Facebook CEO Mark Zuckerberg testified before Congress last year. Photo: Zach Gibson/Getty Images
Facebook CEO Mark Zuckerberg is trying to get ahead of global efforts to regulate the platform by proposing his own rules, while a top policy exec dismisses calls to break the company up.
Why it matters: Zuckerberg will likely be making the rounds in Washington to talk to lawmakers about the ideas he proposed in a Saturday op-ed, top policy exec Kevin Martin told Axios in an interview. Martin said drastic regulatory actions, such as splitting Facebook apart, won't solve issues around privacy and the spread of harmful content.
What they're saying: Martin, Facebook's vice president of U.S. public policy and also former chairman of the Federal Communications Commission under George W. Bush, said consumers wouldn’t benefit from regulators splitting Facebook up from its subsidiaries Instagram and WhatsApp.
- "I think that from a consumer benefits perspective, that consumers receive lots of benefits by the fact that the companies are owned by one company," he said.
- A Facebook spokesperson said benefits of its size included the ability to devote significant resources to safety and product development, and more reach for individuals and small businesses.
Martin also said breaking Facebook up wouldn't do much to address the issues plaguing the platform:
"And I think that to the extent that there are concerns about some of the specific issues, like the content issues, or our use of data, I think we should try to address those directly, but I'm not sure that proposals to break up any particular company in and of themselves are going to address any of the policy concerns around privacy or content moderation or how we should approach elections."
- Still, global policymakers are increasingly recognizing the need for more regulation of online platforms, particularly around data collection and the spread of malicious content.
- Zuckerberg said in his Washington Post op-ed that these issues should be addressed with tailored regulation or, in the case of "harmful content," industry self-regulation in the U.S.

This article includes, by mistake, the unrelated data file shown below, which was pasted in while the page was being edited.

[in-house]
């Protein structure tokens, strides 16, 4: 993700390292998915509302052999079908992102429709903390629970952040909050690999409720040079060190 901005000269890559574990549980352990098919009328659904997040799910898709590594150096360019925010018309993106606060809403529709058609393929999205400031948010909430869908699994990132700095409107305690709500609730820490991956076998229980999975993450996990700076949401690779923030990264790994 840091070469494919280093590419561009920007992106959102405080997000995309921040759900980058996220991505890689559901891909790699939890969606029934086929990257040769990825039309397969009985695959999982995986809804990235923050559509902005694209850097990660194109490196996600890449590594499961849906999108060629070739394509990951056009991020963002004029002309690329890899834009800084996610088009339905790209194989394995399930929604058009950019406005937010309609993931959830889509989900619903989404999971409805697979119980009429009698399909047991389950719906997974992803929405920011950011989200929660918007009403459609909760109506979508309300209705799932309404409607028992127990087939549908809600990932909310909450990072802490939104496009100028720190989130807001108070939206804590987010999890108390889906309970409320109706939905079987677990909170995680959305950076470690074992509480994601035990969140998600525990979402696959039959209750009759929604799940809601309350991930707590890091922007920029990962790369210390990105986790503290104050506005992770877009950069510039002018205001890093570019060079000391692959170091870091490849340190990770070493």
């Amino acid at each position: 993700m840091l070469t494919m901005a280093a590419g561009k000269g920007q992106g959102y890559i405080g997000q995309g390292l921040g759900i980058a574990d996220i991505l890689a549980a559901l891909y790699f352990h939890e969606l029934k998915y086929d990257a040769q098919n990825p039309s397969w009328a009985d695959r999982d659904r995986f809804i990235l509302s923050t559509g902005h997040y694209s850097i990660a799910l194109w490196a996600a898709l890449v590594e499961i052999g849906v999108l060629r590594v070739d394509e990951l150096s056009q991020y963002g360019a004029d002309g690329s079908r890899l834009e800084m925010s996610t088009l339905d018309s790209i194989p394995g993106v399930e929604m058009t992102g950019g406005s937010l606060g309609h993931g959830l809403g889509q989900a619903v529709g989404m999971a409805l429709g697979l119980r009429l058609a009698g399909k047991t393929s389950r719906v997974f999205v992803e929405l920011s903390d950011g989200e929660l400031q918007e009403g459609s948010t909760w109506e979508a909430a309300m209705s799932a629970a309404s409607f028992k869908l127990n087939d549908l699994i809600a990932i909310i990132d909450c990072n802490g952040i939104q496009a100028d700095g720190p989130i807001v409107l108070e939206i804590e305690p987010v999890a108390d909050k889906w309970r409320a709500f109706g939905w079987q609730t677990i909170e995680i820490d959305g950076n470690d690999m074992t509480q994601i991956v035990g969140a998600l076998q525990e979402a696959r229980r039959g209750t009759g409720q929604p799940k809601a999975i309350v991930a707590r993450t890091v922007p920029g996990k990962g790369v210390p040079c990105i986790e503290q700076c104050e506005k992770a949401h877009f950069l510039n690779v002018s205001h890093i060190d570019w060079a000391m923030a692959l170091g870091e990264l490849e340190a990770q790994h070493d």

The call to regulate content alarmed conservatives concerned about government censorship. Martin said critics have nothing to fear.
- "In the United States, what Mark is talking about trying to do is have some kind of greater industry standards bodies, to be able to both harmonize the approach of the different companies to similar sets of issues, and also to make sure that consumers are able to be better informed by the consistency across the board," he said.
- "But Mark hasn't called for government regulation at all in the United States, and recognizes and appreciates and supports the continued protection of the First Amendment," he said while noting regulators around the world may be more involved in policing content.
Details: Martin compared the proposed standard-setting body to the Motion Picture Association of America's system for rating movies or the Financial Industry Regulatory Authority, the private organization that supervises the securities industry.
- In-depth conversations about such a body haven't happened yet among major platforms, he said. He noted that internet companies already coordinate on policing some harmful content.
Yes, but: Facebook is against efforts to limit the legal protections for user-contributed content that are embodied in section 230 of the Communications Decency Act.
- Martin said doing so “has the potential to really inhibit and hamper that continued innovation” and that it “wouldn’t address some of the problems” with harmful content, since companies wouldn’t be working from a common set of standards.